I hate being gay
BY Kyle Rice
September 15 2006 12:00 AM ET
In late July the Washington State supreme court upheld a law that limits marriage to heterosexual couples. As a gay 19-year-old in Longview, Wash., my delight with that ruling is probably surprising. However, I’m not your average gay person—I'm also a Christian who views living a gay lifestyle as against God's word.
And because of my religious beliefs, I hate the fact that I am gay.
About the time I was 12 years old, it became clear to me that I was sexually attracted to guys. I assumed these feelings would go away as I got older. People choose to be gay, right? I didn’t choose this, so I figured it would pass. But it didn’t. By age 15 I had my first boyfriend.
At about that time I started to attend a Pentecostal church. I began reading the Bible, including its many different and powerful passages condemning homosexual activity. I knew in my heart that being gay was wrong in God’s eyes. I decided to devote myself to living a God-filled life and knew I needed to stop being gay so that I could stop being attracted to guys.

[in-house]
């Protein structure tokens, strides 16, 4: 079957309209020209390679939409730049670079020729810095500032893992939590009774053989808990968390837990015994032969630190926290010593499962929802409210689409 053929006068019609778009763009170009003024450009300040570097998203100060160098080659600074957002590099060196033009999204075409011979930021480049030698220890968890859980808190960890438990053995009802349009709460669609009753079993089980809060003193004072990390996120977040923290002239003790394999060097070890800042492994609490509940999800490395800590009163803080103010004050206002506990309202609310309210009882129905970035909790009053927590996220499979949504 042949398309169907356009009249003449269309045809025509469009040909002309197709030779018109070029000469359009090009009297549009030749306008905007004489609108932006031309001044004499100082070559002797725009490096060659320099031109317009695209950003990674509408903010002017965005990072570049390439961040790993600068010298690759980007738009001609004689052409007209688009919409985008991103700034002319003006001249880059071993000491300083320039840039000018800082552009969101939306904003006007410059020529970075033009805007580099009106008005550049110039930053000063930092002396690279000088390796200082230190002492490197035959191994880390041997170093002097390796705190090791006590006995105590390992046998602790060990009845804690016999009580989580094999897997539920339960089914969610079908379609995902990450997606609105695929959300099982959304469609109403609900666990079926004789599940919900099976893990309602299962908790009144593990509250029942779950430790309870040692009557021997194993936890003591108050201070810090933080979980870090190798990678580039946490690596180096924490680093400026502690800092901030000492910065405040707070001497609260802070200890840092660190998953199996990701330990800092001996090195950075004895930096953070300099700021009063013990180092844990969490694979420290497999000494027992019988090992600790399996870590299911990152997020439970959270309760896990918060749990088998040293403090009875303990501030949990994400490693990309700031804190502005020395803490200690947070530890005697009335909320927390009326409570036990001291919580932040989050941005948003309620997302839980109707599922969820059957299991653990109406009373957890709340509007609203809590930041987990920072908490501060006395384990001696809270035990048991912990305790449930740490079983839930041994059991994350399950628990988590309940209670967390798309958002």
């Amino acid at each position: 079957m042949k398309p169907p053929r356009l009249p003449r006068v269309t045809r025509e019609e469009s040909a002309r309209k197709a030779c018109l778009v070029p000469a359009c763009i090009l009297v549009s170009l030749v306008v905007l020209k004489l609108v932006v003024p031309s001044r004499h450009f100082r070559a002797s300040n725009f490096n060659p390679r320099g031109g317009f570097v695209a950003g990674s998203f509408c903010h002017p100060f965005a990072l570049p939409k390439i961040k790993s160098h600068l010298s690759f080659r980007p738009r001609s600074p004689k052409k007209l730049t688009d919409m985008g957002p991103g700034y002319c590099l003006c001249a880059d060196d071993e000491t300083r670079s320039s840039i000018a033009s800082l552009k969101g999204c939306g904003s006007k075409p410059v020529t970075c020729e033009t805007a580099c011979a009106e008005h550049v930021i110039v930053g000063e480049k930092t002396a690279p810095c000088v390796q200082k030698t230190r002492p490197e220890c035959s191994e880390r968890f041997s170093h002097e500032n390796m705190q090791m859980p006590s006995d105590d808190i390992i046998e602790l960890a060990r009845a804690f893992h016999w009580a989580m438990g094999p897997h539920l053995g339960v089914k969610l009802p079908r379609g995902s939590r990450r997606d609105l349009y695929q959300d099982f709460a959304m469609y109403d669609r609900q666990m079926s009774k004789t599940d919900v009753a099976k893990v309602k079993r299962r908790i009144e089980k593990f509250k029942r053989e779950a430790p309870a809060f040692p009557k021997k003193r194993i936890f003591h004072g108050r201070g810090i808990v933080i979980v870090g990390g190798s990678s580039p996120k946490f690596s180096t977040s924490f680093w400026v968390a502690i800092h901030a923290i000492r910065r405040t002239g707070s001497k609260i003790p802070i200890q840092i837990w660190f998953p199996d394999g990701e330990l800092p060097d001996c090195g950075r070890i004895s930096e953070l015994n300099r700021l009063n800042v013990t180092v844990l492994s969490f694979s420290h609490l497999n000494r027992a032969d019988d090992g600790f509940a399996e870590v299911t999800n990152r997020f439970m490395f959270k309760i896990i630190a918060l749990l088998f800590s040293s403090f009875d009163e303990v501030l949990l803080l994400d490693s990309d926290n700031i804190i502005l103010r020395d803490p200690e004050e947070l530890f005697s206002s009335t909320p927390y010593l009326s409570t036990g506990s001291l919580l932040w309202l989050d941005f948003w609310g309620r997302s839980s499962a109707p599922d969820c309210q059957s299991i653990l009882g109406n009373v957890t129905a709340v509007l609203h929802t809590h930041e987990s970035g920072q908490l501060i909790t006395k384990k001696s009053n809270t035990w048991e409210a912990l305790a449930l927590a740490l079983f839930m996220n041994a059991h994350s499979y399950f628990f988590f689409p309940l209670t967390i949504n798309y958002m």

I looked into "ex-gay" ministries and joined such a program offered by a local church. It has taught me that with God’s help I can change my desires. A friend of mine went through another church’s program, and he's changed. He’s now happy and in love with his girlfriend. I pray the same will happen to me someday.
In the meantime I focus on fighting efforts to force the "gay agenda" on those of us who know God does not accept homosexuality. Although I do not condone discrimination, I also do not support gay marriage laws or many of the other issues backed by gay rights groups. I am a proud conservative Republican, and I support political candidates who feel the same way I do.
Many people ask me how I can be gay and also be a Republican and a Pentecostal Christian. My answer is that I am so much more than my sexuality. I don’t vote solely on pet gay issues. My faith and love of God is not guided by one small piece of who I am—a piece of me that I am trying very hard to change.
Being a gay Christian is at times very hard to deal with. Some days I feel as if I’m at war with myself. But I know God would not approve of me acting on my gay feelings, and I have no right to question his directive. I know that in the end I will be happy I lived my life according to God’s standards the best that I could.
That means refusing to accept being gay.